Back Marker

Love Means Never Hav­ing To Say ‘I Hate You All.’

Runner's World South Africa - - CONTENTS - BY PAUL TONKINSON

an es­sen­tial truth about me: I love run­ners. All shapes, all speeds, all sizes. I don’t dif­fer­en­ti­ate in my ad­mi­ra­tion for any­one who laces up their shoes and sets forth into the world with a de­sire to get fit, run faster, feel bet­ter. It’s all good. But I’m hu­man, so I’m im­per­fect; and so are other run­ners. That means they oc­ca­sion­ally an­noy me. So I’ve con­structed a list of run­ners who get on my nerves dur­ing races.

First up, the ‘breathers’. This in­cludes ev­ery­one, of course, but I’m talk­ing about that throaty breath­ing – the type that makes you worry for the sur­vival of the breather, while si­mul­ta­ne­ously mak­ing you want to throw them into a river. If you catch sight of a breather’s face, their eyes are usu­ally fixed at a point on the dis­tant hori­zon and they run as if be­ing chased by wolves. Each breath is ac­com­pa­nied by man­gled phrases, bizarre ut­ter­ances, ap­peals to deities. I know it’s un­rea­son­able of me, but this be­hav­iour falls un­der the cat­e­gory of ‘show­boat­ing’. We’re all knack­ered, af­ter all. The un­kind thought comes to mind that maybe they could put a sock in it. This group con­tin­ues to an­noy me af­ter the race, when they can usu­ally be found scream­ing ‘Yes!’ re­peat­edly, clench­ing their fists and hold­ing their Garmins aloft. I know I’m be­ing very un­char­i­ta­ble and I swear that I don’t envy run­ners’ suc­cess – but can you not cel­e­brate pri­vately? (The only ad­van­tage of run­ning in the same race as a breather is that they of­ten spur you on to faster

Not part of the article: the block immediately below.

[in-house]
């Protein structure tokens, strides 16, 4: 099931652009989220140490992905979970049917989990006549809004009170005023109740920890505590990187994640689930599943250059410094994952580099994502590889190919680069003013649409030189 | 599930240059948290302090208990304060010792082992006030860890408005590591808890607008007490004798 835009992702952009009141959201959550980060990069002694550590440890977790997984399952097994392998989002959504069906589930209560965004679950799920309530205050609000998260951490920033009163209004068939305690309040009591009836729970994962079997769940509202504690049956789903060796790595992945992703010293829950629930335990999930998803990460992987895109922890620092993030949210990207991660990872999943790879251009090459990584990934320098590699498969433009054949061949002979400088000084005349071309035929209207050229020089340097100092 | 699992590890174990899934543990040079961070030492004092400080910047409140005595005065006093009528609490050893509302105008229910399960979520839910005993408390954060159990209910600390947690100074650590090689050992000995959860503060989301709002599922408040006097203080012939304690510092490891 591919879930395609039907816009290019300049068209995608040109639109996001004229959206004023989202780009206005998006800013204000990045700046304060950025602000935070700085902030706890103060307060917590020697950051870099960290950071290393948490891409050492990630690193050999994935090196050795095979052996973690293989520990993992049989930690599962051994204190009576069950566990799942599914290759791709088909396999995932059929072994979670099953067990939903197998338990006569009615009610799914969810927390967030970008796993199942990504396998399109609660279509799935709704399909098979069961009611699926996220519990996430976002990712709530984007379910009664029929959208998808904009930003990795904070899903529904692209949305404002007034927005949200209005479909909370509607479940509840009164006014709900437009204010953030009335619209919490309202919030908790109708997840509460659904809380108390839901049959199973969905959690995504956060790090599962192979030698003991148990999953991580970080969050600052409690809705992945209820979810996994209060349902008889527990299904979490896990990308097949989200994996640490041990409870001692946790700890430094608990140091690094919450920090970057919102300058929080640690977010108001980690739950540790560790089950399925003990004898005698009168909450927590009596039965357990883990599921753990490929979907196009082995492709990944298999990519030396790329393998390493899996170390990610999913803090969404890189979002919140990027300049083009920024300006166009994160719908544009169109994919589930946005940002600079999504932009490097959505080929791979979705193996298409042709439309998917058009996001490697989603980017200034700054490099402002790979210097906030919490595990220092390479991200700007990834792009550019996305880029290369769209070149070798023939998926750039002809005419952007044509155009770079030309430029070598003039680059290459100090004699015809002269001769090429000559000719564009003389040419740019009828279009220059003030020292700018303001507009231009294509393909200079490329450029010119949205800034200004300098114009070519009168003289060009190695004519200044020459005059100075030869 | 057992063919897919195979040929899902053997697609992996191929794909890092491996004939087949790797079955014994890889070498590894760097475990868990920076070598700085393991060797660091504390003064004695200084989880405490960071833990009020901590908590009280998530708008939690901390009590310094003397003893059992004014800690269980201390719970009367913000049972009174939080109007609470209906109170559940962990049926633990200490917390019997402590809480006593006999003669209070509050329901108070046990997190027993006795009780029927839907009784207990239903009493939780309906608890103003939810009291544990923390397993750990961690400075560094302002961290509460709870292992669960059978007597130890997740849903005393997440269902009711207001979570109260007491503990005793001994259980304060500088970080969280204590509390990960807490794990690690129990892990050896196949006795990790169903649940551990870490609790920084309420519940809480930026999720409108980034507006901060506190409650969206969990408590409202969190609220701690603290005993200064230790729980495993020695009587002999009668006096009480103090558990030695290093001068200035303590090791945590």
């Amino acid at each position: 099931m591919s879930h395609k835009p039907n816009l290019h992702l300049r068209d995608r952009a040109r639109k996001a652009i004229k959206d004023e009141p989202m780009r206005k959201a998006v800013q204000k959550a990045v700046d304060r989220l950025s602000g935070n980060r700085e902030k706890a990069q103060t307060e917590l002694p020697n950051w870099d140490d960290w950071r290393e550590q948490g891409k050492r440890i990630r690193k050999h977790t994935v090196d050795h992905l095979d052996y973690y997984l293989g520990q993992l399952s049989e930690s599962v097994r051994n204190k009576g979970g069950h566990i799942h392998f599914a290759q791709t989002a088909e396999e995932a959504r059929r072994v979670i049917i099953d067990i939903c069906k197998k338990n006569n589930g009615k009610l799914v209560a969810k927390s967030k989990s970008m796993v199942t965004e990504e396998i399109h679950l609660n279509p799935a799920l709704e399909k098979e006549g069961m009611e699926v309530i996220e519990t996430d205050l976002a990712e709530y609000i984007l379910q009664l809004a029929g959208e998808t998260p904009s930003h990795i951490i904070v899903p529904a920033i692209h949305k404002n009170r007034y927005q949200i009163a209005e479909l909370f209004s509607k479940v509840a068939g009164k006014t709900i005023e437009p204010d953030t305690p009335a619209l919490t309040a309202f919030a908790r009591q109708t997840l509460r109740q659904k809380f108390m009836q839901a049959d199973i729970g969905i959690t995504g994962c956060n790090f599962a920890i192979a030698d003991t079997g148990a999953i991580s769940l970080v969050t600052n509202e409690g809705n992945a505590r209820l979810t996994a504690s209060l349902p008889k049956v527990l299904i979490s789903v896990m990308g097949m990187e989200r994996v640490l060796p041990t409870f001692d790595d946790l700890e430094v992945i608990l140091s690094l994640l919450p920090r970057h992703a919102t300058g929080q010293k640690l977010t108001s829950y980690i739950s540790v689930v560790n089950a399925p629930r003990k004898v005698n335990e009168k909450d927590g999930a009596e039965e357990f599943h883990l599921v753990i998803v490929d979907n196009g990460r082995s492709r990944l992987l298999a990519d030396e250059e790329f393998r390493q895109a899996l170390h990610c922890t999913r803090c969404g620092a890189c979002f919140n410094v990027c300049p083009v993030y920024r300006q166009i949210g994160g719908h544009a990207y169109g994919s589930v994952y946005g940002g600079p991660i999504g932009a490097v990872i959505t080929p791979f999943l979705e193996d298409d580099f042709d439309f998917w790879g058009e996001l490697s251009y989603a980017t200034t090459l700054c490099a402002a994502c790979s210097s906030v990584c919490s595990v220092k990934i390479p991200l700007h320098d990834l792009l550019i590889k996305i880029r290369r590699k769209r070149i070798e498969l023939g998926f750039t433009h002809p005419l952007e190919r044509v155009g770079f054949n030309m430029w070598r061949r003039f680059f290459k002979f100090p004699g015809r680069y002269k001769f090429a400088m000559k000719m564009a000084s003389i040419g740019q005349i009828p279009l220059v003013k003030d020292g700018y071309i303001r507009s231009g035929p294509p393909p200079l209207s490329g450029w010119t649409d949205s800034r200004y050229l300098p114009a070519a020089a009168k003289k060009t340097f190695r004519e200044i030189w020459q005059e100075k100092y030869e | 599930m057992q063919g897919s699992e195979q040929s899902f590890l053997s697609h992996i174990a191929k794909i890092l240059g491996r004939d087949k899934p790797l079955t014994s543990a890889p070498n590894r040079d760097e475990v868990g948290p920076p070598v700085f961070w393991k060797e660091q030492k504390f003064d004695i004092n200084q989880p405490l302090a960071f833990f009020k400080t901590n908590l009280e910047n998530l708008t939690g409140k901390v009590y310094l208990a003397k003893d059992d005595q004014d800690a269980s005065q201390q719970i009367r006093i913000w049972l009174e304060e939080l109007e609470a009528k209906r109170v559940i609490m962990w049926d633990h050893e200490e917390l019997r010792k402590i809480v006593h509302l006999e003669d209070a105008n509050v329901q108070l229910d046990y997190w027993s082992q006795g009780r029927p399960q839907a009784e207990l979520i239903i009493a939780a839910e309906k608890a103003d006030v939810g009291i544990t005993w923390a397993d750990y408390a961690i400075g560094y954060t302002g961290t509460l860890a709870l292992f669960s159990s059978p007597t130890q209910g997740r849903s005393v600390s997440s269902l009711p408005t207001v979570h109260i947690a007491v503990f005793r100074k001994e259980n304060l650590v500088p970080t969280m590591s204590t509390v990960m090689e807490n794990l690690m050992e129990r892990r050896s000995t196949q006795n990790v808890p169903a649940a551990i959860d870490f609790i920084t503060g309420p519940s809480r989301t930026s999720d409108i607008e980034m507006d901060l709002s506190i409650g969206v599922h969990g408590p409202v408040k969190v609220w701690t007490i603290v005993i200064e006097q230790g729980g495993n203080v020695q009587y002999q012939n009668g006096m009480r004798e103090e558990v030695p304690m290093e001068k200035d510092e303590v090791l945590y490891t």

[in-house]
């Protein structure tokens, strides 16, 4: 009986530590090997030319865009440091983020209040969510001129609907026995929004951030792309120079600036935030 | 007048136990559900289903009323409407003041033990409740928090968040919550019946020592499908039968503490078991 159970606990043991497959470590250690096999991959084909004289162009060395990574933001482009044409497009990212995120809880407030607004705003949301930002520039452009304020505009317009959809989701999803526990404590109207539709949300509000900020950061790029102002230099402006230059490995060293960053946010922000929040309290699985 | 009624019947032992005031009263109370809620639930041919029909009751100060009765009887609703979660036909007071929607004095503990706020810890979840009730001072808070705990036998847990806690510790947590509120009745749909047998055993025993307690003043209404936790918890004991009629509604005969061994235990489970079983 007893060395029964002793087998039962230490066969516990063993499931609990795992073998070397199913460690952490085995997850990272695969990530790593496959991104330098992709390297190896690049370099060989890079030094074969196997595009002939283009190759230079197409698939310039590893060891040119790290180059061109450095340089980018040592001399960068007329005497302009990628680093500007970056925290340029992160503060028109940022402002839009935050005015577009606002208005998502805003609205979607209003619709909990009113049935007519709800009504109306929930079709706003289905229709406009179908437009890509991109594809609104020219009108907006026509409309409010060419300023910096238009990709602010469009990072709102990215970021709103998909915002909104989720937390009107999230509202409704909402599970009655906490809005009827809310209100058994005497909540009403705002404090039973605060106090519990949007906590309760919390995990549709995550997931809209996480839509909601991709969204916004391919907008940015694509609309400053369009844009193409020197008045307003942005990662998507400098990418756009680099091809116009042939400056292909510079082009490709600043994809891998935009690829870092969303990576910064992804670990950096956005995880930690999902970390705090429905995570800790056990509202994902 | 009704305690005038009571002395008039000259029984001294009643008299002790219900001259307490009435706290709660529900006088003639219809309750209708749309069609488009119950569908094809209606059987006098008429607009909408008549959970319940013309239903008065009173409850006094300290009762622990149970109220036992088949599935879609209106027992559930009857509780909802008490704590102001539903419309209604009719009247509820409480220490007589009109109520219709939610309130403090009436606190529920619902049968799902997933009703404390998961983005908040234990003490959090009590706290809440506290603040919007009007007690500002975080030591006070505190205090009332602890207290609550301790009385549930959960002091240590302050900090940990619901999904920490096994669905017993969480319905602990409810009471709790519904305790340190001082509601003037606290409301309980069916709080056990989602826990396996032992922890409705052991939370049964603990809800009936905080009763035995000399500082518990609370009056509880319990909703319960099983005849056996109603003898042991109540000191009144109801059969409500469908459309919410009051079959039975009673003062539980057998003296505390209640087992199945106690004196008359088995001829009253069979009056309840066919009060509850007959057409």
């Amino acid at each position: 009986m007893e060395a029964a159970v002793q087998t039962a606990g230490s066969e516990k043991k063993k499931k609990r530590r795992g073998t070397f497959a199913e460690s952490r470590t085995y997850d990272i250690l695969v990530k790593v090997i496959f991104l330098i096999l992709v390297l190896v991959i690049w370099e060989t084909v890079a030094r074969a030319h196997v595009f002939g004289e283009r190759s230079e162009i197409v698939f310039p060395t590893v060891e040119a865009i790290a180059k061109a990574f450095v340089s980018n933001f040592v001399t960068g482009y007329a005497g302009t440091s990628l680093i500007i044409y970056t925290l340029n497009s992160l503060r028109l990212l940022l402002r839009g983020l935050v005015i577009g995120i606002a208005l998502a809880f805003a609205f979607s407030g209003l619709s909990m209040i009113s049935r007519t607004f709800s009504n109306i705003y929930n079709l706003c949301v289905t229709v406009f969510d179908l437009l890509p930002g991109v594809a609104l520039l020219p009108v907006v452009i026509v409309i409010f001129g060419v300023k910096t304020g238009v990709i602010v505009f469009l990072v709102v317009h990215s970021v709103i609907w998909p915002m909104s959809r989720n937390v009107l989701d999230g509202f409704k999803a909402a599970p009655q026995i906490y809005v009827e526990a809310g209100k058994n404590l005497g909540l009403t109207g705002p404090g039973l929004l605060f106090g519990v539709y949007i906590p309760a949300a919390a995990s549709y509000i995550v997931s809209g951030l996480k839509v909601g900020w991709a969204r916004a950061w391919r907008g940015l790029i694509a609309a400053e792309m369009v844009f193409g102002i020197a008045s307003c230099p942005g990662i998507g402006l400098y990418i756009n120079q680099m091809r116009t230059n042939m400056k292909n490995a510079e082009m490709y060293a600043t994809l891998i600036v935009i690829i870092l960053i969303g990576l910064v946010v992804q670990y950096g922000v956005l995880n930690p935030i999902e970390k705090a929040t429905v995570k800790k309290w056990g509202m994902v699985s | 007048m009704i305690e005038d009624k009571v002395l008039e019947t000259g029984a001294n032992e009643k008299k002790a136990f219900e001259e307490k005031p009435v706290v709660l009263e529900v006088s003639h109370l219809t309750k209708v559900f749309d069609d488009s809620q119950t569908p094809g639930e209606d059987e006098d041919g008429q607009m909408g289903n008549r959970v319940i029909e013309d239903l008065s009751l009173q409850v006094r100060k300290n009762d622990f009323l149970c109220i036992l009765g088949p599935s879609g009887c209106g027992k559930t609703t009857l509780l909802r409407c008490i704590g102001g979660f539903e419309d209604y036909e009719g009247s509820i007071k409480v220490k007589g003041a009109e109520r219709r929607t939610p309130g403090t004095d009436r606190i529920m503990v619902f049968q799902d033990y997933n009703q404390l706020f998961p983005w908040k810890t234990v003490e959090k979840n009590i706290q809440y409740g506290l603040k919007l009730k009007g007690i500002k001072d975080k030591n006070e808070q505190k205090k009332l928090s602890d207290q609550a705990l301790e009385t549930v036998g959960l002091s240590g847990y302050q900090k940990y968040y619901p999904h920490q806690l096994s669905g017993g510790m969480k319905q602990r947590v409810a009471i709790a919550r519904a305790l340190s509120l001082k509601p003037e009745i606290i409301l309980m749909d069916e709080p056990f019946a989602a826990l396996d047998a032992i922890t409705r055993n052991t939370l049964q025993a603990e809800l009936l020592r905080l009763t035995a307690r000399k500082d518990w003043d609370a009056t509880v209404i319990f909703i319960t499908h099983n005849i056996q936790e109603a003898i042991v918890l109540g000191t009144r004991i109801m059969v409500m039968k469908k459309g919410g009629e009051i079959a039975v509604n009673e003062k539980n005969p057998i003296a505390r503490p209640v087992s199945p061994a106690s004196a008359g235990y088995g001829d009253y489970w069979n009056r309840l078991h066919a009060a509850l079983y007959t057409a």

times, in your bid to es­cape their tor­tured bel­low­ing.)

Af­ter un­justly slam­ming one group of run­ners, whose only crime is to try too hard, I turn my twisted at­ten­tion to a group who don’t try hard enough – the run­ners who, mid-race, ex­u­ber­antly thank the mar­shal or vol­un­teer in a loud and cheery voice. Ev­ery time. Ev­ery mar­shal. Now, this isn’t to say I’m not thank­ful to the vol­un­teers who make rac­ing pos­si­ble. Their de­vo­tion in all weathers is hum­bling. It’s just that I’m of­ten too knack­ered to show it. But I’m grate­ful. In fact, I’m just as grate­ful as the run­ner who shouts. Therein lies my prob­lem: for ev­ery ‘Thank you!’ hurled in the mar­shal’s di­rec­tion, I feel a hissed ‘You didn’t say thank you’ di­rected at me. I feel judged, even though I my­self am full

of judge­ment. And then I think, If they’re so full of beans, why are they rac­ing at my level when they have the en­ergy to run faster?

Who else? Oh yes, run­ners who try to over­take me in the chute for the fin­ish – they stick in my craw. This is a car­di­nal sin for me.

I have more: other run­ners who ex­press dis­ap­point­ment at my time. It’s my time. I earned it. The only re­ac­tion to any time is a hearty ‘Well done!’ If I want to di­min­ish it, I will; then we can all pile in.

An­other group who get my goat are new­bies who are faster than I am. Now, this is ut­terly ir­ra­tional. I have to ac­cept that cer­tain run­ners an­noy me be­cause they are younger, have run loads less and are faster than I am. But they of­ten have heart-rate mon­i­tors and are wear­ing com­pres­sion socks, which in­ten­si­fies my mo­men­tary dis­dain.

Over­stretch­ers an­noy me. I get it – you’re flex­i­ble. Run­ners who warm down wind me up, too, be­cause I used to be able to do that and now I’m too tired and look­ing for the burger stall. Run­ners who want to talk too much dur­ing a race an­noy me, but so do run­ners who ig­nore me when I talk to them.

As you can see, I’m con­fused. Once the race is done, I love ev­ery­one again – even the ‘Yes!’ run­ners, when they’ve calmed down. So, the race is where we come to­gether... but thank good­ness I can train alone.

Newspapers in English

Newspapers from South Africa

© PressReader. All rights reserved.